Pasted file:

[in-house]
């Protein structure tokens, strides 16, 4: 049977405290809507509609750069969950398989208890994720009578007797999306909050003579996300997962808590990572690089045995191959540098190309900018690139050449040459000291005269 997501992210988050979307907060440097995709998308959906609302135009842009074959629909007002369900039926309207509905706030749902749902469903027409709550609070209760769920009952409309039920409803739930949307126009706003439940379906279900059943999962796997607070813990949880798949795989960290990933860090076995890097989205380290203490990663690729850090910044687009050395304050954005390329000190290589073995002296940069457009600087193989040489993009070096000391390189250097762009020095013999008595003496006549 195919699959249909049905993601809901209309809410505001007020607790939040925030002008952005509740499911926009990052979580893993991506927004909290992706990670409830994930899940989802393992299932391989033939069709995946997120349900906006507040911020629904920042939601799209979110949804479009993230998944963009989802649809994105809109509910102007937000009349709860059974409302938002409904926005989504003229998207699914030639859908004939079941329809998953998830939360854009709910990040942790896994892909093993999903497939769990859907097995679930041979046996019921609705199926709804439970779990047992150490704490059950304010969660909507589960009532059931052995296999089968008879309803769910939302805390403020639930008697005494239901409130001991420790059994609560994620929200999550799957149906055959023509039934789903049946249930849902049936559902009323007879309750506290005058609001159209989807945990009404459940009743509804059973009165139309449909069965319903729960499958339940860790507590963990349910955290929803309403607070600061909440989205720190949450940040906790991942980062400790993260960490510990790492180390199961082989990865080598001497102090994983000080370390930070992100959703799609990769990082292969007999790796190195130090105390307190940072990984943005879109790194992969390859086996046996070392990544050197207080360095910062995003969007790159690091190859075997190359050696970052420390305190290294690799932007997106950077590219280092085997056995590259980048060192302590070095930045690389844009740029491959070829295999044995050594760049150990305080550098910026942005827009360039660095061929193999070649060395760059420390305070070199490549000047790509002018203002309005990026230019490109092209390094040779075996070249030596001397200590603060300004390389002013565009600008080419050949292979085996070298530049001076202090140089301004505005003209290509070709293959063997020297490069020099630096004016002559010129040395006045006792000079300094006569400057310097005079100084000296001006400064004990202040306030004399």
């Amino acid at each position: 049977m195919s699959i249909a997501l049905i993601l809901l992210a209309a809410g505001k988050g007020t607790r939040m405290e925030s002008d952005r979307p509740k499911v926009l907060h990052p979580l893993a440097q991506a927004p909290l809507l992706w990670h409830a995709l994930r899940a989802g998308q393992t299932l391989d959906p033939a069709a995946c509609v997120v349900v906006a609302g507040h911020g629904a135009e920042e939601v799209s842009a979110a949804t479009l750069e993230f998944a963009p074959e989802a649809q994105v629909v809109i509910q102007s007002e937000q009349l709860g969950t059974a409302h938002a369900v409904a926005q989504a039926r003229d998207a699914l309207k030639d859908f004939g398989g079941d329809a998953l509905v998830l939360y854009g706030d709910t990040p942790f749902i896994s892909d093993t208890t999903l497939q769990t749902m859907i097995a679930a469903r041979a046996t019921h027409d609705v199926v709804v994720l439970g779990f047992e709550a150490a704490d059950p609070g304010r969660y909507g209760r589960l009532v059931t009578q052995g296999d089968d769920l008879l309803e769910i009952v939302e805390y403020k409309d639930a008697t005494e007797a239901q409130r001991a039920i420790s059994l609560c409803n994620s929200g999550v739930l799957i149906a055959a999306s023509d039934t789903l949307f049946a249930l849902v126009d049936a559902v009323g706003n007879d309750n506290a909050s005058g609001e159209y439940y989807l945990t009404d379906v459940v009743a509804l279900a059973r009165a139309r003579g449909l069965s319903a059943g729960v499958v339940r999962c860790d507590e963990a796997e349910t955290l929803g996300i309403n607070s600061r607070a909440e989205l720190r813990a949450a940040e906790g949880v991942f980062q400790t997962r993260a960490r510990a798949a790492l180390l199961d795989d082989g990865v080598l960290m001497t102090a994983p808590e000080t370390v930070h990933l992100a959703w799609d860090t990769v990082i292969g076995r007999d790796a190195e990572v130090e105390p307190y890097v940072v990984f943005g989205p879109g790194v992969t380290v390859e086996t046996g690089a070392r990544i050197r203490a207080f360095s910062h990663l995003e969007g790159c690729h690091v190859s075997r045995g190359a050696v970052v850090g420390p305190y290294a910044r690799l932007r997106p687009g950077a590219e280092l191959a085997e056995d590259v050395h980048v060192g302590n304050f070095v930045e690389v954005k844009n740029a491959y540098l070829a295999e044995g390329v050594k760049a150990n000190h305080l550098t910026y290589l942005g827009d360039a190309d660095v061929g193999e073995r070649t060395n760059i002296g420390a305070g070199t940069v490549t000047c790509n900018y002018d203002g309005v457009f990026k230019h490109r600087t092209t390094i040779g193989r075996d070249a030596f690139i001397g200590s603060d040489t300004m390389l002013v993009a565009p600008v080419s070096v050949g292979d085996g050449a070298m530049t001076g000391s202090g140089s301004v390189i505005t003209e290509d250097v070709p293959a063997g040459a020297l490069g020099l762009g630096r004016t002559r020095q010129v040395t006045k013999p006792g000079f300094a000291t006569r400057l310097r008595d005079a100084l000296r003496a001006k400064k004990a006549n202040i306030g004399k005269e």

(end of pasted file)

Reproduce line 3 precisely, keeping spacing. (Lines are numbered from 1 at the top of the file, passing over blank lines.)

């Amino acid at each position: 049977m195919s699959i249909a997501l049905i993601l809901l992210a209309a809410g505001k988050g007020t607790r939040m405290e925030s002008d952005r979307p509740k499911v926009l907060h990052p979580l893993a440097q991506a927004p909290l809507l992706w990670h409830a995709l994930r899940a989802g998308q393992t299932l391989d959906p033939a069709a995946c509609v997120v349900v906006a609302g507040h911020g629904a135009e920042e939601v799209s842009a979110a949804t479009l750069e993230f998944a963009p074959e989802a649809q994105v629909v809109i509910q102007s007002e937000q009349l709860g969950t059974a409302h938002a369900v409904a926005q989504a039926r003229d998207a699914l309207k030639d859908f004939g398989g079941d329809a998953l509905v998830l939360y854009g706030d709910t990040p942790f749902i896994s892909d093993t208890t999903l497939q769990t749902m859907i097995a679930a469903r041979a046996t019921h027409d609705v199926v709804v994720l439970g779990f047992e709550a150490a704490d059950p609070g304010r969660y909507g209760r589960l009532v059931t009578q052995g296999d089968d769920l008879l309803e769910i009952v939302e805390y403020k409309d639930a008697t005494e007797a239901q409130r001991a039920i420790s059994l609560c409803n994620s929200g999550v739930l799957i149906a055959a999306s023509d039934t789903l949307f049946a249930l849902v126009d049936a559902v009323g706003n007879d309750n506290a909050s005058g609001e159209y439940y989807l945990t009404d379906v459940v009743a509804l279900a059973r009165a139309r003579g449909l069965s319903a059943g729960v499958v339940r999962c860790d507590e963990a796997e349910t955290l929803g996300i309403n607070s600061r607070a909440e989205l720190r813990a949450a940040e906790g949880v991942f980062q400790t997962r993260a960490r510990a798949a790492l180390l199961d795989d082989g990865v080598l960290m001497t102090a994983p808590e000080t370390v930070h990933l992100a959703w799609d860090t990769v990082i292969g076995r007999d790796a190195e990572v130090e105390p307190y890097v940072v990984f943005g989205p879109g790194v992969t380290v390859e086996t046996g690089a070392r990544i050197r203490a207080f360095s910062h990663l995003e969007g790159c690729h690091v190859s075997r045995g190359a050696v970052v850090g420390p305190y290294a910044r690799l932007r997106p687009g950077a590219e280092l191959a085997e056995d590259v050395h980048v060192g302590n304050f070095v930045e690389v954005k844009n740029a491959y540098l070829a295999e044995g390329v050594k760049a150990n000190h305080l550098t910026y290589l942005g827009d360039a190309d660095v061929g193999e073995r070649t060395n760059i002296g420390a305070g070199t940069v490549t000047c790509n900018y002018d203002g309005v457009f990026k230019h490109r600087t092209t390094i040779g193989r075996d070249a030596f690139i001397g200590s603060d040489t300004m390389l002013v993009a565009p600008v080419s070096v050949g292979d085996g050449a070298m530049t001076g000391s202090g140089s301004v390189i505005t003209e290509d250097v070709p293959a063997g040459a020297l490069g020099l762009g630096r004016t002559r020095q010129v040395t006045k013999p006792g000079f300094a000291t006569r400057l310097r008595d005079a100084l000296r003496a001006k400064k004990a006549n202040i306030g004399k005269e």